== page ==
Bruce Springsteen: “Wrecking Ball”
When Springsteen released his Pete Seeger tribute album in 2006, reviews were generally quite good, but there’s one piece that still strikes me; a major publication lambasted Bruce for releasing a record of dusty old folk songs during a time when America was divided, warring at home and abroad. As if it is somehow Bruce’s responsibility to capture the national mood with every record he makes. As if the Seeger Sessions record, with its history-rich tales of war and sorrow, Gospel and joy, were somehow less resonant today than they were a hundred years ago.
The irony is that every record Springsteen has made over the last decade– from The Rising onward– has offered commentary on national affairs; Seeger happens to be the one that I find to be most effective, its humor and its sadness and its swing turning it into a genuine rallying call. The others are all a bit po-faced and self-serious, I think, and the new Wrecking Ball is no exception.
It’s true enough that the album is something of a return to form for Bruce, the songs generally much better than the ones on the two albums that came before it. And it’s probably worth noting that the record lifts a lot of the Irish folk lilt and protest-march chords from The Seeger Sessions, as if there could be any doubt that this is a modernized rallying call for the Occupy era. It’s a good idea, but what doesn’t carry over from the Pete Seeger record is the color, the storytelling richness, that made those songs stick.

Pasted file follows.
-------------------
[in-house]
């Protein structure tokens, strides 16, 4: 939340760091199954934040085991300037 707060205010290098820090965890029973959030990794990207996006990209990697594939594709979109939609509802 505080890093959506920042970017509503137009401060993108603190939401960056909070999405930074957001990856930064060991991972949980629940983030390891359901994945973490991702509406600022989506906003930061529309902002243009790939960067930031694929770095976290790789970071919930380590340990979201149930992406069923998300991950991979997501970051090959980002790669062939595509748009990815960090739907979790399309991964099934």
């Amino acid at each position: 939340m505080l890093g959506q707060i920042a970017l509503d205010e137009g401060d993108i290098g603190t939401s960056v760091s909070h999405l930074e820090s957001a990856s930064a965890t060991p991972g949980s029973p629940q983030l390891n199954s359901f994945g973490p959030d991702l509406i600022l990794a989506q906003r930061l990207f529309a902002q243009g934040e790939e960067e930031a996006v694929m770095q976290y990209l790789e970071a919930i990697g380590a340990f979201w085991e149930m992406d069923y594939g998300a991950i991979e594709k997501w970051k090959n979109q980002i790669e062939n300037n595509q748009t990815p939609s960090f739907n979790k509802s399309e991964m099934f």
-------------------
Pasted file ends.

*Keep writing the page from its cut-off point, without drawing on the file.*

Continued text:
Here, Bruce does not write in character much; he is not confessional, or funny, he is just writing anthems. And these anthems do a good enough job of capturing a certain sense of bristling rage– a moral indignation that does, at times, make Wrecking Ball galvanizing– but when the entire first half of the record is loaded with references to “fat-cat bankers” and armed uprisings (complete with the rather corny sound of a shotgun blast at the end of one song!), it’s difficult not to find the whole thing a bit flimsy, good intentions spread over over-earnestness and weak songwriting.
Which is not to say that there is not enough here to make for an okay Springsteen record– the bitter ironies of “We Take Care of Our Own” and the double entendre in “This Depression” counteract the thin character study in “Jack of All Trades,” and the aforementioned shotgun blast. The second half of the record is stronger: The title track works up to a wonderful E-Street swell, and the fevered gospel epic, “Land of Hope and Dreams,” makes its studio debut here. It is a wonder, with an appearance from the late Clarence Clemons that puts a lump in the throat.
But it’s probably telling– of my own tastes, of this record’s rather graven air, or perhaps of both– that the songs I like best are the looser, more spontaneous ones. “You’ve Got It” is the only thing here that could rightly be called “fun,” a spry little love song that points to the kinds of rock and roll records I’d love to hear Bruce make again. The closing song, “We are Alive,” is a folk song that lifts a line from the Seeger playbook, finding hope and conviction in the backpages of American history. It’s spirited and it makes its point without Bruce seeming like he’s trying to be our Messiah.
Speaking of which, there is another song, “Rocky Ground,” that makes a good point about pastors leading their flocks into greater compassion and understanding– but ironically enough, it makes that point through the preachiest writing of Springsteen’s career. I guess I just prefer him when he’s telling stories. But there is plenty to appreciate about Wrecking Ball, starting with the nobility of its calling. It’s very hard to dislike a record so pure in its intentions– even if I happen to think Bruce has written much better songs, often on similar subjects, before.